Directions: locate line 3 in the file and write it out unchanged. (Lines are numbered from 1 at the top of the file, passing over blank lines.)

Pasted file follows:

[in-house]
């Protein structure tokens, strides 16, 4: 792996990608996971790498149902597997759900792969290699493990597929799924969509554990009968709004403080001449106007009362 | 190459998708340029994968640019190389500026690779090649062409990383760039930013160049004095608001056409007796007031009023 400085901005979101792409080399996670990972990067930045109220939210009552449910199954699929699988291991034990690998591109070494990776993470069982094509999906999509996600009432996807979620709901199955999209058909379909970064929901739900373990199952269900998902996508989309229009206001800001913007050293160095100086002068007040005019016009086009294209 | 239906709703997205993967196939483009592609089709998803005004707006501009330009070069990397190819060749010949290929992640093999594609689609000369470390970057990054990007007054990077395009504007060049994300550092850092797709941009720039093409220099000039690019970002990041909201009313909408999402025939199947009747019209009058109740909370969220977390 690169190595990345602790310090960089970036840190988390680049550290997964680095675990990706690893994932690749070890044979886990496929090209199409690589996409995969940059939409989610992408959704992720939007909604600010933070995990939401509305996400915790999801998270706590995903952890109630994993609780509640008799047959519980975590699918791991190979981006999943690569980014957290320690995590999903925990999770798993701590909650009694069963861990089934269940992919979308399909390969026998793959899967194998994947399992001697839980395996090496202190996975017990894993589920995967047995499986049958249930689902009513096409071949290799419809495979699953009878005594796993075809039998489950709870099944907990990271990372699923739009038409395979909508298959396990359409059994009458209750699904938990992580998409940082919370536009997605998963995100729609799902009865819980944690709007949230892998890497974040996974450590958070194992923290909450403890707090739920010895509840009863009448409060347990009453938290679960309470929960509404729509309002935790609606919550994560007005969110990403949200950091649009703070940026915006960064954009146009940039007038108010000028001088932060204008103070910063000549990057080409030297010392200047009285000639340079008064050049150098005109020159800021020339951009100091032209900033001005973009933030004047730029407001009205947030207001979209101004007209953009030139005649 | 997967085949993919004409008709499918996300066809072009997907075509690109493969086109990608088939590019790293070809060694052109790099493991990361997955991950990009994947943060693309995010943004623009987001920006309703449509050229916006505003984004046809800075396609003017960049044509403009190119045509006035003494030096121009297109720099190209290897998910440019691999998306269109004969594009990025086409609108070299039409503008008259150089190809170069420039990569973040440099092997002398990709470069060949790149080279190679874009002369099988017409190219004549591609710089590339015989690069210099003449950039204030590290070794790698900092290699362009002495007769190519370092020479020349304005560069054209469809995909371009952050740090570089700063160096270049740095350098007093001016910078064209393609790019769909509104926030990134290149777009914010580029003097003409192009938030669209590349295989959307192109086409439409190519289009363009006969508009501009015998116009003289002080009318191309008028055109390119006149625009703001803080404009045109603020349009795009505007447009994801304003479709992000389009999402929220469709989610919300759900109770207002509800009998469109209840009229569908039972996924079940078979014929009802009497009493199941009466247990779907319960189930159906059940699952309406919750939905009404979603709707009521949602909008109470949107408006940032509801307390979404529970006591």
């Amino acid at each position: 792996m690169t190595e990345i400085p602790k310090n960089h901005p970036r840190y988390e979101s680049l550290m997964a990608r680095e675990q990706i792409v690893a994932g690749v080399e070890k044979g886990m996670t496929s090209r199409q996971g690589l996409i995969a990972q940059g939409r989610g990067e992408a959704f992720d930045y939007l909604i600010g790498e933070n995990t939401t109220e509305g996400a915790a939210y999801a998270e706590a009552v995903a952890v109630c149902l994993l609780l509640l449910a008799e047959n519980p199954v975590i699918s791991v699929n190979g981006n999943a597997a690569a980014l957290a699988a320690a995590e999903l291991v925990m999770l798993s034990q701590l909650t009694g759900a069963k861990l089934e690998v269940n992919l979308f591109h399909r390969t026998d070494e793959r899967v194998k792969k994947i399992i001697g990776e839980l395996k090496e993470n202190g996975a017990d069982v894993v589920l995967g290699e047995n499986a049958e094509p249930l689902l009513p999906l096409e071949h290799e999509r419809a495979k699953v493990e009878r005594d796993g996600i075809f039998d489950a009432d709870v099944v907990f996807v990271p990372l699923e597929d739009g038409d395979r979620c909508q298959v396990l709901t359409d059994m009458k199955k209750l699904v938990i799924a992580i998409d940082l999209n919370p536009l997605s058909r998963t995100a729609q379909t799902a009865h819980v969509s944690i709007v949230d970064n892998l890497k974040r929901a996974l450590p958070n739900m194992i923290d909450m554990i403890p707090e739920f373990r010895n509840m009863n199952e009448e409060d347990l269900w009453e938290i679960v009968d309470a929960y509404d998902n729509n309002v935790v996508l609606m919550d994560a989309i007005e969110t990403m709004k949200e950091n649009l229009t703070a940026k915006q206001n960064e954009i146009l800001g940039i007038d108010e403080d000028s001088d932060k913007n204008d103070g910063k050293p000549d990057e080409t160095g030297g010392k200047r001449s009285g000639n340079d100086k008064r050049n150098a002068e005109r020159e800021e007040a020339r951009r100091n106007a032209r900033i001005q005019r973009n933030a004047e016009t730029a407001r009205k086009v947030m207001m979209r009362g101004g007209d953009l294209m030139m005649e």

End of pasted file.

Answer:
């Amino acid at each position: 792996m690169t190595e990345i400085p602790k310090n960089h901005p970036r840190y988390e979101s680049l550290m997964a990608r680095e675990q990706i792409v690893a994932g690749v080399e070890k044979g886990m996670t496929s090209r199409q996971g690589l996409i995969a990972q940059g939409r989610g990067e992408a959704f992720d930045y939007l909604i600010g790498e933070n995990t939401t109220e509305g996400a915790a939210y999801a998270e706590a009552v995903a952890v109630c149902l994993l609780l509640l449910a008799e047959n519980p199954v975590i699918s791991v699929n190979g981006n999943a597997a690569a980014l957290a699988a320690a995590e999903l291991v925990m999770l798993s034990q701590l909650t009694g759900a069963k861990l089934e690998v269940n992919l979308f591109h399909r390969t026998d070494e793959r899967v194998k792969k994947i399992i001697g990776e839980l395996k090496e993470n202190g996975a017990d069982v894993v589920l995967g290699e047995n499986a049958e094509p249930l689902l009513p999906l096409e071949h290799e999509r419809a495979k699953v493990e009878r005594d796993g996600i075809f039998d489950a009432d709870v099944v907990f996807v990271p990372l699923e597929d739009g038409d395979r979620c909508q298959v396990l709901t359409d059994m009458k199955k209750l699904v938990i799924a992580i998409d940082l999209n919370p536009l997605s058909r998963t995100a729609q379909t799902a009865h819980v969509s944690i709007v949230d970064n892998l890497k974040r929901a996974l450590p958070n739900m194992i923290d909450m554990i403890p707090e739920f373990r010895n509840m009863n199952e009448e409060d347990l269900w009453e938290i679960v009968d309470a929960y509404d998902n729509n309002v935790v996508l609606m919550d994560a989309i007005e969110t990403m709004k949200e950091n649009l229009t703070a940026k915006q206001n960064e954009i146009l800001g940039i007038d108010e403080d000028s001088d932060k913007n204008d103070g910063k050293p000549d990057e080409t160095g030297g010392k200047r001449s009285g000639n340079d100086k008064r050049n150098a002068e005109r020159e800021e007040a020339r951009r100091n106007a032209r900033i001005q005019r973009n933030a004047e016009t730029a407001r009205k086009v947030m207001m979209r009362g101004g007209d953009l294209m030139m005649e």